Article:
To return us back to the launch party, and to the conversations with my colleague. As an avid Call Of Duty player (and a good one, too!) he’s not shy to the world of competitive gaming. I could see, though, by reading his language and enthusiasm, that Street Fighter 4 at high level is too closed off, and Marvel Vs. Capcom 3 is too insane looking. Unfortunately, the problem is not that people don’t understand how much fun it can be, but just don’t have the inclination to learn, and that is a shame. Not for them, but for me, and the scene.






3 responses to “Picture The Scene”

  1. Branstar avatar

    I feel similarly when looking at a high level Quake 3 match; lots of jumping about and seemingly random running around, with non-visible tracking of pick ups and last known position/likely heading etc. Same with high level RTS; I can see the skill involved but don’t find the gameplay suits my preferences. I enjoy fast paced guessing games with a moderate level of skill required to perform moves and a broad range of options available at any one time – this pushes me towards fighting games, with Street Fighter and Soul Calibur being my favourites and Honda and Astaroth my characters in each game respectively (Honda for command throw and *easy* combos, Astaroth for high/low/air throw and unblockable throw)

    If I’m going to invest sufficient time in a game to compete, I’ll have to love the basic mechanics and enjoy doing the same thing over and over again; there needs to be sufficient depth to interest me and it’ll help if the game plays to an existing strength. To get into a new challenge I’d need a few friends getting in at the same time, to bounce off of and compete against in a friendly way, encouraging each other before testing our skills against the wider gaming community to see our relative standing. Playing against top level opponents or watching high level games where I can’t understand what’s going on wouldn’t be much use and might even put me off at a really early stage.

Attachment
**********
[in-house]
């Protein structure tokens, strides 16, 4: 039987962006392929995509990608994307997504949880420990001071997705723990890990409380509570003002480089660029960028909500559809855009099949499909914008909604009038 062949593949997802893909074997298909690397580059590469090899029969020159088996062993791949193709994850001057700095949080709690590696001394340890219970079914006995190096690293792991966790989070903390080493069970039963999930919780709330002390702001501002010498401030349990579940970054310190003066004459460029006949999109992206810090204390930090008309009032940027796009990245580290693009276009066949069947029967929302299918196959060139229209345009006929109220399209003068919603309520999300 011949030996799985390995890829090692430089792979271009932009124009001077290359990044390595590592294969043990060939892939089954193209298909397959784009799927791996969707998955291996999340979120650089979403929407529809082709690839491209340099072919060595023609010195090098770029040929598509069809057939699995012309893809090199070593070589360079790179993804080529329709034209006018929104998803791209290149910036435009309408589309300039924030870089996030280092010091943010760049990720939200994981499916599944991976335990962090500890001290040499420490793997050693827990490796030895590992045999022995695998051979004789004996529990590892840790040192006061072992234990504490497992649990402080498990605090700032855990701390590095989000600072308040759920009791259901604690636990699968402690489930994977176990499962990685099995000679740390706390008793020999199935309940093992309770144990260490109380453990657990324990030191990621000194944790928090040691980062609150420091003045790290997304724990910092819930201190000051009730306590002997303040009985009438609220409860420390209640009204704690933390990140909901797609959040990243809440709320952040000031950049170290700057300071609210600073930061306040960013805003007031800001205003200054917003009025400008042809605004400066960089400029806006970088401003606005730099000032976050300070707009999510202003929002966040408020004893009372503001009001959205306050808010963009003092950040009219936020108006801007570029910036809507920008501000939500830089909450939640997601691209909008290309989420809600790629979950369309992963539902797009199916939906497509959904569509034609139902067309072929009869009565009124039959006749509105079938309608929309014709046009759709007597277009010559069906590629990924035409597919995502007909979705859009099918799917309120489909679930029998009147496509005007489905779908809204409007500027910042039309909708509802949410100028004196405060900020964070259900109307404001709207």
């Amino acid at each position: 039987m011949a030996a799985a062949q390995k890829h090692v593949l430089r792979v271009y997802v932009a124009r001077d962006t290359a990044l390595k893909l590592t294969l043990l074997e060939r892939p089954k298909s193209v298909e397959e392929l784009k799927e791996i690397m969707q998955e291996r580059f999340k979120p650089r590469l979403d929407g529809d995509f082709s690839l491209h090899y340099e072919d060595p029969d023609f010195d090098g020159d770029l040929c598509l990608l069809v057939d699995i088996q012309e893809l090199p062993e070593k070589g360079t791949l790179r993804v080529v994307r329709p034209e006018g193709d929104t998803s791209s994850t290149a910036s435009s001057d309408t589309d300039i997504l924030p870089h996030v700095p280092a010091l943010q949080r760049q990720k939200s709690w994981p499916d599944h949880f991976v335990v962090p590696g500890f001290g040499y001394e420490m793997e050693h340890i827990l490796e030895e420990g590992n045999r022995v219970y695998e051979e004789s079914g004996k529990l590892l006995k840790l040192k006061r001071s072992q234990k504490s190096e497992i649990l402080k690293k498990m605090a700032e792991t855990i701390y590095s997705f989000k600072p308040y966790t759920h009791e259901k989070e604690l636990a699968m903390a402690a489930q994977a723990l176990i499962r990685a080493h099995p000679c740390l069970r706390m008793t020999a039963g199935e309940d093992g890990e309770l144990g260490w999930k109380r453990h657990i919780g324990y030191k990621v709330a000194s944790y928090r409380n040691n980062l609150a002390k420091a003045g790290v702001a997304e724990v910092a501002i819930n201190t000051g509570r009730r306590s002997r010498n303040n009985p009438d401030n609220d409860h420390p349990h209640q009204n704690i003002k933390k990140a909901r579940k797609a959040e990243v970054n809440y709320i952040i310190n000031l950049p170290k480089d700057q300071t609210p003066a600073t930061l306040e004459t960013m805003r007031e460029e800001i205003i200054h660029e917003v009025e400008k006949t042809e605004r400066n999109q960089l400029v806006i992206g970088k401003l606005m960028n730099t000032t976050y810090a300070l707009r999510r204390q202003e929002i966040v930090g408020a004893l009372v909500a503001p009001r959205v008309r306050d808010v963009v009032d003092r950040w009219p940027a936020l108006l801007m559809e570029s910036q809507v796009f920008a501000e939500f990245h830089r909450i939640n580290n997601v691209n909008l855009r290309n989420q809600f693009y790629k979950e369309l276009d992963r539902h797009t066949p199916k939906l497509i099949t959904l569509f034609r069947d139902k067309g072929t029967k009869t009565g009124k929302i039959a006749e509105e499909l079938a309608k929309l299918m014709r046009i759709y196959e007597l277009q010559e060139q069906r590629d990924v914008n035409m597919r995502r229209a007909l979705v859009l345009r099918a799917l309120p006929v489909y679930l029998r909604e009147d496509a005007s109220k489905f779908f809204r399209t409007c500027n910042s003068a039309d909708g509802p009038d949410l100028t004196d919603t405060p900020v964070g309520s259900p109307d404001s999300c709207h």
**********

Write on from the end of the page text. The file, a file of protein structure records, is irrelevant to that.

2. Simon avatar

    It’s a vicious circle isn’t it? You need the depth and high skill ceiling for a tournament-level game, but that very depth alienates novices.

    Not sure what the answer is.

  3. Zohair (Darkhadou) avatar
    Zohair (Darkhadou)

    It’s a very niche genre because of its origins I find, I’ve convinced some friends to start with SF4, SSF4 and now MvC3 but these friends were already interested in pro gaming in general. I find, the easiest way to get anyone interested and hungry for more, as far as the fighting game scene goes for new blood, is to take them to an event OR hook em up with a Team Sp00ky stream of a tournament going on the US.

    It’s so well done and it brings the hype to you, if you can’t get interested from listening to these guys and watching the stream then I don’t think you’re ever going to be interested in fighters tbh. If there’s that tiny spark in you waiting to ignite, streams will set it ablaze. Without a doubt.

    Wish I knew where to start with Starcraft 2 streams though, the sheer number of them is what alienates me rather than the learning curve.